Erm, actually they didn't mess that up. Killer whales do indeed have countershading. They are dark on the top and light on the bottom as a way of hiding themselves from potential prey by blending in with the background. Now, killer whales do indeed show disruptive coloration as well, particularly on the anchor patch. The two are not mutually exclusive. I really hope they're not teaching you that in Education Department training - not only is it inaccurate, it also contradicts SeaWorld's own educational material!Originally Posted by chicolito02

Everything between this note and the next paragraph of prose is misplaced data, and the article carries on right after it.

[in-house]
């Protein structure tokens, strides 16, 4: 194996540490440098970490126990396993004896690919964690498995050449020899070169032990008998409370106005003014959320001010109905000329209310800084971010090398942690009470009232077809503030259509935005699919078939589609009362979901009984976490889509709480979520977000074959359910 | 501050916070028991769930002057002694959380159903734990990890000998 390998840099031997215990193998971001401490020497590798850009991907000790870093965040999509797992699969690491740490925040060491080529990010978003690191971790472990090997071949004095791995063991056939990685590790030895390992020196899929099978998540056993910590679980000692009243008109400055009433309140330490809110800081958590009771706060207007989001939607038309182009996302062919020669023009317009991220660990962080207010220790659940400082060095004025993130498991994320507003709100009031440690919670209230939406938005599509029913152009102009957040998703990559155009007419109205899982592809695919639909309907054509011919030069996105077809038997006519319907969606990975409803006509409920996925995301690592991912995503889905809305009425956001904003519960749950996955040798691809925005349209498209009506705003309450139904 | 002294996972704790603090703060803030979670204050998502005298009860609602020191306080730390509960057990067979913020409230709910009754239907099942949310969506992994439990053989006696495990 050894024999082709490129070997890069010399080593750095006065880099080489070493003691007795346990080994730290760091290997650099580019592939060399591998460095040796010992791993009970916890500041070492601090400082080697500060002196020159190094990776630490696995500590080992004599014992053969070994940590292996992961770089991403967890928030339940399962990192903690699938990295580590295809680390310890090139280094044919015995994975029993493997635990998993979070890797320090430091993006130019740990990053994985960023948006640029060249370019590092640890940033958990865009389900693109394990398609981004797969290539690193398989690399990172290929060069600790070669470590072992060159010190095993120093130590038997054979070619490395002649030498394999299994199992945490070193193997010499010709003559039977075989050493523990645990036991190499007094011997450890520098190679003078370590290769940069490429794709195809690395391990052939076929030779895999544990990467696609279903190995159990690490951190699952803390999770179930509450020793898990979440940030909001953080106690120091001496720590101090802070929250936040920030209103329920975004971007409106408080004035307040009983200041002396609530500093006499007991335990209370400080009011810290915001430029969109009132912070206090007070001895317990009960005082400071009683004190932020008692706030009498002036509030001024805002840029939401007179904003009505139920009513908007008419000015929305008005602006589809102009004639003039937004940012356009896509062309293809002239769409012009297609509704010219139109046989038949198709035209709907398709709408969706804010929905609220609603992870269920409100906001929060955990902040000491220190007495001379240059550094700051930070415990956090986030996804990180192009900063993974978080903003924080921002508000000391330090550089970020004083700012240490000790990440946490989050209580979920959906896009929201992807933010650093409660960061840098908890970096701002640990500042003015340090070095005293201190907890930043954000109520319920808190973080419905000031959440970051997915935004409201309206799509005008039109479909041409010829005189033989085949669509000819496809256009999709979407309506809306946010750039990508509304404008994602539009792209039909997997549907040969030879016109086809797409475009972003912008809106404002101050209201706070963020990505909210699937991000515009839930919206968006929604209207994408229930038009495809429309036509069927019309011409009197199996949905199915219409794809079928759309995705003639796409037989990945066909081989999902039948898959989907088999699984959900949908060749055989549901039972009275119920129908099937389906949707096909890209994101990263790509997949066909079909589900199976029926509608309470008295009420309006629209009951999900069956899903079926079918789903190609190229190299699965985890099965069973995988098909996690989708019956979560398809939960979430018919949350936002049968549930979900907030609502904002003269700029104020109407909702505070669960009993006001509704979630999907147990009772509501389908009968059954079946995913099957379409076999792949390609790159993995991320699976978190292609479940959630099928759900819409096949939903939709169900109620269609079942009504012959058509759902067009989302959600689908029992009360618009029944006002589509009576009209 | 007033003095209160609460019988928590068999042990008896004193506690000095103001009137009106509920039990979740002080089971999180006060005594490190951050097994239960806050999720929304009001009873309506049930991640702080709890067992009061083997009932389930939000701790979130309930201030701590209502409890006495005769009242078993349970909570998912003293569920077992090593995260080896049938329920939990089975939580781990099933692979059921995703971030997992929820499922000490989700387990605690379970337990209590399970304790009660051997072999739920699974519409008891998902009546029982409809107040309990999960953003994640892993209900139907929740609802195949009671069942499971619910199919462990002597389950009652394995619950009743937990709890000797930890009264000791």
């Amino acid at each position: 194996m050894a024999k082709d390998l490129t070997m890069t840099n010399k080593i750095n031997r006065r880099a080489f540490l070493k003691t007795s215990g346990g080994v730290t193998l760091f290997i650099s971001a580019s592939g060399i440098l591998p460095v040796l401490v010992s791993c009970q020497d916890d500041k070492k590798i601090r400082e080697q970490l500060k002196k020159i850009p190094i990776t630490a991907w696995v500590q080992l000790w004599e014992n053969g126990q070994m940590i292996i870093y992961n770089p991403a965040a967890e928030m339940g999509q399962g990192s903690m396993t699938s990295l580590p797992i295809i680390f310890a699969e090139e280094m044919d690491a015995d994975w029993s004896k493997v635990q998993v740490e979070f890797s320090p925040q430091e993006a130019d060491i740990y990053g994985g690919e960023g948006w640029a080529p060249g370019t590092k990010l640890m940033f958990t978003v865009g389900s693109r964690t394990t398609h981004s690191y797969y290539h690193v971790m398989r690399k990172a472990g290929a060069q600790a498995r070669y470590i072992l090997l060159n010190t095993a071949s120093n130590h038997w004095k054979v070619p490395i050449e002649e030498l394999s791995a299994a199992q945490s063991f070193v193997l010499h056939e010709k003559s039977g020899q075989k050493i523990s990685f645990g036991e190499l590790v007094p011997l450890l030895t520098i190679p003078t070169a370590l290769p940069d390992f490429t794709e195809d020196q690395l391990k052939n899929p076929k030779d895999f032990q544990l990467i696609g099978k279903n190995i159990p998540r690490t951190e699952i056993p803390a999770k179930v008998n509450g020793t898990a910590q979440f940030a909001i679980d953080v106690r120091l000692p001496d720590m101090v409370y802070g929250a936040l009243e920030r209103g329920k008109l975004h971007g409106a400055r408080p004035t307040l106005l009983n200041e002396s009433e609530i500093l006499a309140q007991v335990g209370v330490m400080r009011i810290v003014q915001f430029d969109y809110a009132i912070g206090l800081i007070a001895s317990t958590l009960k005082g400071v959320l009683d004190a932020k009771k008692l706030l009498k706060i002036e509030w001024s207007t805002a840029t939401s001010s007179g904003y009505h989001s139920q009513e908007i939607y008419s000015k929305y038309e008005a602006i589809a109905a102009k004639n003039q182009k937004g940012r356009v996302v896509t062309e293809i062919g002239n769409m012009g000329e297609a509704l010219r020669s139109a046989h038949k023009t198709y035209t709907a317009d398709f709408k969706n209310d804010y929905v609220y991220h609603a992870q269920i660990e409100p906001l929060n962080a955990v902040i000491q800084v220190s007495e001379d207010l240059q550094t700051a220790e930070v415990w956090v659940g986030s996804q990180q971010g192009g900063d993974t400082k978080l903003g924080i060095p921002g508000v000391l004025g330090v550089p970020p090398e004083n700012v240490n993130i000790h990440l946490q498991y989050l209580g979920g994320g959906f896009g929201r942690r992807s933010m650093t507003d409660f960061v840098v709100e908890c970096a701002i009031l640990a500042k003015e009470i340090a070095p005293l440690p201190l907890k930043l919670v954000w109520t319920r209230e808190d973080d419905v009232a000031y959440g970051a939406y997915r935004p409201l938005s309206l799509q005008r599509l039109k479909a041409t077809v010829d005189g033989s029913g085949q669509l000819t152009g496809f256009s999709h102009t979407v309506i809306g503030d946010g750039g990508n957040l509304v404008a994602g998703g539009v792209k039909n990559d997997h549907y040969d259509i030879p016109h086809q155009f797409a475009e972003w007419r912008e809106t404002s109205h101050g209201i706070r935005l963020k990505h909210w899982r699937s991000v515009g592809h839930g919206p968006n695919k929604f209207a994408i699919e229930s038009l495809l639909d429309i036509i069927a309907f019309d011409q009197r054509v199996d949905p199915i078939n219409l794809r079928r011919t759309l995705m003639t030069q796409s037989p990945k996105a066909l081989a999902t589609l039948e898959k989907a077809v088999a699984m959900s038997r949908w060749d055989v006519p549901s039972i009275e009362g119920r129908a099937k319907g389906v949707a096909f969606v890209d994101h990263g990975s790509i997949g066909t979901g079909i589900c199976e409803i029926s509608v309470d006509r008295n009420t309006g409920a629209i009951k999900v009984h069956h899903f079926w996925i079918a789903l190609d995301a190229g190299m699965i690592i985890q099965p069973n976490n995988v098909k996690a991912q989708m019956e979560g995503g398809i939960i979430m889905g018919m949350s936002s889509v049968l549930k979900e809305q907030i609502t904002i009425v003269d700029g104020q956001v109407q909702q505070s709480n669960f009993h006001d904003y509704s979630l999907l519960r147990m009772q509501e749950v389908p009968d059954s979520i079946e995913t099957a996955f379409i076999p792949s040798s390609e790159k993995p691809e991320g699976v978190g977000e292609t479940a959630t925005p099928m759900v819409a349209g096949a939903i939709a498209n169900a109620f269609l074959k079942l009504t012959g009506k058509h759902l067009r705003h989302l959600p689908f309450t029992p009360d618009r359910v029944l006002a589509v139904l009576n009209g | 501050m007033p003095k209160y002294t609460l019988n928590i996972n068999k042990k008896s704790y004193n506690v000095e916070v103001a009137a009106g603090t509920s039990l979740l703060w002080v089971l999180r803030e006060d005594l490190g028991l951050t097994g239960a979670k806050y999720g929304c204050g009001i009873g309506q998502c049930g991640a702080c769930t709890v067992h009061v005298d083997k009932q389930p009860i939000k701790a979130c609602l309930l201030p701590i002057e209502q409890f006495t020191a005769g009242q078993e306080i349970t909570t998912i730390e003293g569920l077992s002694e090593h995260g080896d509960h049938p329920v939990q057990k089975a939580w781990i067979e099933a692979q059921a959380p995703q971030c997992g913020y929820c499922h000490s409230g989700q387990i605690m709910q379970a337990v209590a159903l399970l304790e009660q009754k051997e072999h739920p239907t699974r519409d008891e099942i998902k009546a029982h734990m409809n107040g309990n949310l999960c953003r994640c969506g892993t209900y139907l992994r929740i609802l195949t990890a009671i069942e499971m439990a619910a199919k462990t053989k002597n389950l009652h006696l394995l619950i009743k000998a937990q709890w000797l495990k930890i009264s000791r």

ETA: I should add here further explanation. People seem to say that it's not countershading because it's an abrupt color change rather than gradual. It's really a matter of splitting hairs and semantics. There's a reason that killer whales are dark on the top and light on the underbelly, and that's not a trait that evolved randomly. That's essentially a countershading effect. I've also seen it referred to as countershading in killer whales in the scientific literature on adaptive coloration.